Provocative statements in a signature, or as an avatar, or as the 'tagline' beneath a poster's username (where it says 'Member' or 'Administrator' by default, if it is not altered) are an unwanted distraction that will more than likely be removed on sight. There can be shades of gray to this, but in general this could be something political or religious that is likely going to provoke or upset people, or otherwise something that is mean-spirited at the expense of a poster, a group of people, or a population.

It may or may not go without saying, but this goes for threads and posts as well, particularly when it's not made on the off-topic board (Market Square).

We do make exceptions if we feel the content is both innocuous and unlikely to cause social problems on the forum (such as wishing someone a Merry Christmas or a Happy Easter), and we also also make exceptions if such topics come up with regards to a sports figure (such as the Lance Stephenson situation bringing up discussions of domestic abuse and the law, or when Jason Collins came out as gay and how that lead to some discussion about gay rights).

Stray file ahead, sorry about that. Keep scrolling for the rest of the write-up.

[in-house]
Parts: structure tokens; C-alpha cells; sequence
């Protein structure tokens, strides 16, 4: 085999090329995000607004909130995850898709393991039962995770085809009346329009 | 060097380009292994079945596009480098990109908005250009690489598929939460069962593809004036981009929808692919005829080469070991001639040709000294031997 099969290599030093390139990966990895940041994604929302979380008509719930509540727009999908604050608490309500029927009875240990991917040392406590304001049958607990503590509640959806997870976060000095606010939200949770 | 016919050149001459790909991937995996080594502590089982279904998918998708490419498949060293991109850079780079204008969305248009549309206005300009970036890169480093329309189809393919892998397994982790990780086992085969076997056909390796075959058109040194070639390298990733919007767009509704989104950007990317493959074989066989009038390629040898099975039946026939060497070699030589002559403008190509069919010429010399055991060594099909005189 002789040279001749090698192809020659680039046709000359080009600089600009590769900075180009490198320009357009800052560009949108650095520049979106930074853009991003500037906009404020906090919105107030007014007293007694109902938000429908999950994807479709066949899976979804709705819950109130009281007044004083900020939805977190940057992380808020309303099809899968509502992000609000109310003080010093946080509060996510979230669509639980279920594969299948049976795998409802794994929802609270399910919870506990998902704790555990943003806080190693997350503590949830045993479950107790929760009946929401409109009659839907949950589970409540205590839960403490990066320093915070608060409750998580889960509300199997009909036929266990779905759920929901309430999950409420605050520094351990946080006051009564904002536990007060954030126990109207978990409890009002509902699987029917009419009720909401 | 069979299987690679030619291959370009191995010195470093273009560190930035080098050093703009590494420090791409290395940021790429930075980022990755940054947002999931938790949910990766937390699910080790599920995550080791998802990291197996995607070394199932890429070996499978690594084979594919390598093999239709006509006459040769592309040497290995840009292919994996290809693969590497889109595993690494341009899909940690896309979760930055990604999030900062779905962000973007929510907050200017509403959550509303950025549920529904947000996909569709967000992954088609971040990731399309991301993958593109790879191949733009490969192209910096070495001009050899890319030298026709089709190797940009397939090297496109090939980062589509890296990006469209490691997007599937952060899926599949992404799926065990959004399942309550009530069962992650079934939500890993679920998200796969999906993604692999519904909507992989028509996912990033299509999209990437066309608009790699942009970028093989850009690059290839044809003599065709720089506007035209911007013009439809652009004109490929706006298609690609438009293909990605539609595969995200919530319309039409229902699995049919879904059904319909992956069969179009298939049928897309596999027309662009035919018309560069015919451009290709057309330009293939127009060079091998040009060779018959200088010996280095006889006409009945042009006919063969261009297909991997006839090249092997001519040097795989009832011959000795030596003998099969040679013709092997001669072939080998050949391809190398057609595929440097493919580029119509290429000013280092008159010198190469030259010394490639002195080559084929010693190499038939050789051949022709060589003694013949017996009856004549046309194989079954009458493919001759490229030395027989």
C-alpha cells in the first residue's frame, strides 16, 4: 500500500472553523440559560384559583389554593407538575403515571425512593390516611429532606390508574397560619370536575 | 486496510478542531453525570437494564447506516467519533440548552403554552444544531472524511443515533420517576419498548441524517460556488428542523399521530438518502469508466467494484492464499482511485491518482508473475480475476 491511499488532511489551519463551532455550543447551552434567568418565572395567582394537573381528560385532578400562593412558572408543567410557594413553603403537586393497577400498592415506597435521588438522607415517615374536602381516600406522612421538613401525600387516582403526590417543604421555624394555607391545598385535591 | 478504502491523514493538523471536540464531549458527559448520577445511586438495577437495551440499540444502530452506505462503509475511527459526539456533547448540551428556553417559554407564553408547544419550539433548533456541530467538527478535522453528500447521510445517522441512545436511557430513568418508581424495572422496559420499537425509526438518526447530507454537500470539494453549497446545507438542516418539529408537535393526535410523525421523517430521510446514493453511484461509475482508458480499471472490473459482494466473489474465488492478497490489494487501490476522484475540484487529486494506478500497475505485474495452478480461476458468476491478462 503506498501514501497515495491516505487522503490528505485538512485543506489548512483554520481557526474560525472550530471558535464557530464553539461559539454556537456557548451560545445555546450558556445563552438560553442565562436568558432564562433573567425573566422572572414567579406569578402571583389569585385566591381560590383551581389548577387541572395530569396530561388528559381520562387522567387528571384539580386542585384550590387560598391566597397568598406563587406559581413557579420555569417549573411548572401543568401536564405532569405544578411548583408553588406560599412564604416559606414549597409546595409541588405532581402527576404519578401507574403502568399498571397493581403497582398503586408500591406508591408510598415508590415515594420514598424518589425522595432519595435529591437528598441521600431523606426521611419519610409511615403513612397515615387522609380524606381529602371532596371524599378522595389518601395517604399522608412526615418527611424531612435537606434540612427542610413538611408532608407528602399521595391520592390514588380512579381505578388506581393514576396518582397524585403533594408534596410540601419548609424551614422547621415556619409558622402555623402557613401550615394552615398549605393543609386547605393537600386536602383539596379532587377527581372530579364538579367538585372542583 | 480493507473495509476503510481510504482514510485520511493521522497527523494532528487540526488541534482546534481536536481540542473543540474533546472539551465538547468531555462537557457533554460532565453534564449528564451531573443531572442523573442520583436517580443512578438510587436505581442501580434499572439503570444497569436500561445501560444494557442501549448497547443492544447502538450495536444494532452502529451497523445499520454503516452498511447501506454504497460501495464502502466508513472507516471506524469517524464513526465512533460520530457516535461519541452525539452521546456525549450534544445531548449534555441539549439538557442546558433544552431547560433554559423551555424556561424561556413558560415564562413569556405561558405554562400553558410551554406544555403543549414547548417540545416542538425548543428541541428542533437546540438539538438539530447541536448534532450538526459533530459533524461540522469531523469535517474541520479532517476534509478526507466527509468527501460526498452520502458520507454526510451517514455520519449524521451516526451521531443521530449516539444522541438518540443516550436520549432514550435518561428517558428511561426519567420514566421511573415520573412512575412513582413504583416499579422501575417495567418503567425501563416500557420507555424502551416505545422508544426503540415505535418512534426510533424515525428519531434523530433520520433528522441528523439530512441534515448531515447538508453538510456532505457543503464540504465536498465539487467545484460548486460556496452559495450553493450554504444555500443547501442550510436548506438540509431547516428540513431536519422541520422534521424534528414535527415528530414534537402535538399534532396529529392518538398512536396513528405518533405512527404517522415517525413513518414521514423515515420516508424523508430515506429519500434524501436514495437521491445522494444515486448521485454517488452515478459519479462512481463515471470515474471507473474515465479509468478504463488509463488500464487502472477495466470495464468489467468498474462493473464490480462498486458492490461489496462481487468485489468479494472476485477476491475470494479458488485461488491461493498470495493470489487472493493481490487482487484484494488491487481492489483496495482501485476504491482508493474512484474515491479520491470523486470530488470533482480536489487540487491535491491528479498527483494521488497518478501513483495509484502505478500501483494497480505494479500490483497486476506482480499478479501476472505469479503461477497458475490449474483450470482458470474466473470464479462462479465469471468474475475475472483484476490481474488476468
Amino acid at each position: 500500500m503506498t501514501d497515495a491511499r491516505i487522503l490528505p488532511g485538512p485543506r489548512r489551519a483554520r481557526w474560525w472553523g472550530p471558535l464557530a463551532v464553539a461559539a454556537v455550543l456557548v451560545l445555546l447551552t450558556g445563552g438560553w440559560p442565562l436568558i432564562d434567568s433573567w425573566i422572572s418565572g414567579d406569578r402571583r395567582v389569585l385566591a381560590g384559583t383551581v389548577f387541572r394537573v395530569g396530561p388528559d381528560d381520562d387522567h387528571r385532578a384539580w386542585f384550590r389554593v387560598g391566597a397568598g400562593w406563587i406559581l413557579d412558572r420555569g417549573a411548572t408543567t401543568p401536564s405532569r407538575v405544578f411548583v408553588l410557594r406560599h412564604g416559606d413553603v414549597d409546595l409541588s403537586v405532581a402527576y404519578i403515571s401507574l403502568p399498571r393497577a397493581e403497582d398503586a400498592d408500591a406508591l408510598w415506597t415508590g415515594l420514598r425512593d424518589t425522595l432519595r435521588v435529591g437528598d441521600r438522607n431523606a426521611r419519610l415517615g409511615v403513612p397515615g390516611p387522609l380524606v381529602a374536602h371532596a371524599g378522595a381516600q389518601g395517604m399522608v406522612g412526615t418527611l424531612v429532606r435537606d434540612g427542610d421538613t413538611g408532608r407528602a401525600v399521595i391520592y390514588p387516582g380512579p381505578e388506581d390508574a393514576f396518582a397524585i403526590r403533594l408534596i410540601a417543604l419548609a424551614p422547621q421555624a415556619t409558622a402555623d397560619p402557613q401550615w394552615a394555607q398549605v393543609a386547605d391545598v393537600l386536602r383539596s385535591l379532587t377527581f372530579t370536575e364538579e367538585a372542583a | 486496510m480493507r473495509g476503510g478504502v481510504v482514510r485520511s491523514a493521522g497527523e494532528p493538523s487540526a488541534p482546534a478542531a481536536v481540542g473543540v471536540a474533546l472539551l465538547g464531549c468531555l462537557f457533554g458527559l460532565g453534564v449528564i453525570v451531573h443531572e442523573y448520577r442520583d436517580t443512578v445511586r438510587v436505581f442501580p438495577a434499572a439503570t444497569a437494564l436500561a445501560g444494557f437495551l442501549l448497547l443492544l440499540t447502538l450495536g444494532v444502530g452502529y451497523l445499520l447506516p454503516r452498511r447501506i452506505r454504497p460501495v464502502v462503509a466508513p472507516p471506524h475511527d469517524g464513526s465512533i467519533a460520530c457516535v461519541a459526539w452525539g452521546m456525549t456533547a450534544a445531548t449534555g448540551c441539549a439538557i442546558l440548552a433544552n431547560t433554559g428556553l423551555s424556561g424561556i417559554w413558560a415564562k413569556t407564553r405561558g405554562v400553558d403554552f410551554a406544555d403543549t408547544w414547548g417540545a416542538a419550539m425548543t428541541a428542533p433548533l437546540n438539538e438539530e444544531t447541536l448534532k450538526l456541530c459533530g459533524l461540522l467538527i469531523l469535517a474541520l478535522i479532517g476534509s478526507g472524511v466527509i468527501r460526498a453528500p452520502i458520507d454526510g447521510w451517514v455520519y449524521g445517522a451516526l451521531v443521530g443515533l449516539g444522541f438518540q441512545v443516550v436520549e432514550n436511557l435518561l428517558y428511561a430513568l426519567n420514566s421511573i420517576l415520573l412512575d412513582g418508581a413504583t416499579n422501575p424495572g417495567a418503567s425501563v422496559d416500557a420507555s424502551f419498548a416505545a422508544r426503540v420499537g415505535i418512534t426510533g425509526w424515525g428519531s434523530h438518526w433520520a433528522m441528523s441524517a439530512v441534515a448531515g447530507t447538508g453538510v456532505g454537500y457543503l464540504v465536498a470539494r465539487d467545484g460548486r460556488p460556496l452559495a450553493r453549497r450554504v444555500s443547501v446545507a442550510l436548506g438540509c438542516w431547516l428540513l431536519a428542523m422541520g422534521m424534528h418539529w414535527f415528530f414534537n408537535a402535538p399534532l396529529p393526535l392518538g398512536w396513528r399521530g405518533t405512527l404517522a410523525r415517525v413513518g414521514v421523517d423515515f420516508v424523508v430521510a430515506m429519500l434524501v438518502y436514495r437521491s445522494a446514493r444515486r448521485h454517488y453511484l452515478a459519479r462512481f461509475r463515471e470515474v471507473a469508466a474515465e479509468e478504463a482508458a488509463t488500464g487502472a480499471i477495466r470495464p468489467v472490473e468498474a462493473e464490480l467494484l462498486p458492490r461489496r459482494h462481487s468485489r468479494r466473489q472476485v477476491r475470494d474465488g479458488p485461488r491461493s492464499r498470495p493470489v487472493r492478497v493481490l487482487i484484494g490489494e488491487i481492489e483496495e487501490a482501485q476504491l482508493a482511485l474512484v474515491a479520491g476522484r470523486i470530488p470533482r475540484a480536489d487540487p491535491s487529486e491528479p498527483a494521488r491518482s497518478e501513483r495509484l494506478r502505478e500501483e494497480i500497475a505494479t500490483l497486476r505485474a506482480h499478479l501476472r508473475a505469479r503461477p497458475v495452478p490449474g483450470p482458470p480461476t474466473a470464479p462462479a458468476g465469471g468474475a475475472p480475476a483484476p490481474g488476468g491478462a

However, once the discussion seems to be more/mostly about the political issues instead of the sports figure or his specific situation, the thread is usually closed.

Rule #8

We prefer self-restraint and/or modesty when making jokes or off topic comments in a sports discussion thread. They can be fun, but sometimes they derail or distract from a topic, and we don't want to see that happen. If we feel it is a problem, we will either delete or move those posts from the thread.

Rule #9

Generally speaking, we try to be a "PG-13" rated board, and we don't want to see sexual content or similarly suggestive content. Vulgarity is a more muddled issue, though again we prefer things to lean more towards "PG-13" than "R". If we feel things have gone too far, we will step in.

Rule #10

We like small signatures, not big signatures. The bigger the signature, the more likely it is an annoying or distracting signature.

Rule #11